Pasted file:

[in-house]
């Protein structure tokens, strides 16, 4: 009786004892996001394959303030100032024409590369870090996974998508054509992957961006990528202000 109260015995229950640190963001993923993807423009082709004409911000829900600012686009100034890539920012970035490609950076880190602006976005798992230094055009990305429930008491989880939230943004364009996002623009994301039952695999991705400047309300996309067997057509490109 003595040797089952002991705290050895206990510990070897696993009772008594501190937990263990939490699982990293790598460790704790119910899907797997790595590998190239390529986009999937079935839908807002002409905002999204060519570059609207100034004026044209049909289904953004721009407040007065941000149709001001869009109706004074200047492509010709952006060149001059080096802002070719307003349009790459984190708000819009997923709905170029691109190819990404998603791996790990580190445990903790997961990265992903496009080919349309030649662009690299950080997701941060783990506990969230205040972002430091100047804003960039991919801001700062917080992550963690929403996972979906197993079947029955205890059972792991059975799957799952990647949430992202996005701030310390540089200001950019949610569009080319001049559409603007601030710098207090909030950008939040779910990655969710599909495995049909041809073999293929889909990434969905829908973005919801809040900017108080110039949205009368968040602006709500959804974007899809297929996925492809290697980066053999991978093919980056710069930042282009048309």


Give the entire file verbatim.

[in-house]
């Protein structure tokens, strides 16, 4: 009786004892996001394959303030100032024409590369870090996974998508054509992957961006990528202000 109260015995229950640190963001993923993807423009082709004409911000829900600012686009100034890539920012970035490609950076880190602006976005798992230094055009990305429930008491989880939230943004364009996002623009994301039952695999991705400047309300996309067997057509490109 003595040797089952002991705290050895206990510990070897696993009772008594501190937990263990939490699982990293790598460790704790119910899907797997790595590998190239390529986009999937079935839908807002002409905002999204060519570059609207100034004026044209049909289904953004721009407040007065941000149709001001869009109706004074200047492509010709952006060149001059080096802002070719307003349009790459984190708000819009997923709905170029691109190819990404998603791996790990580190445990903790997961990265992903496009080919349309030649662009690299950080997701941060783990506990969230205040972002430091100047804003960039991919801001700062917080992550963690929403996972979906197993079947029955205890059972792991059975799957799952990647949430992202996005701030310390540089200001950019949610569009080319001049559409603007601030710098207090909030950008939040779910990655969710599909495995049909041809073999293929889909990434969905829908973005919801809040900017108080110039949205009368968040602006709500959804974007899809297929996925492809290697980066053999991978093919980056710069930042282009048309």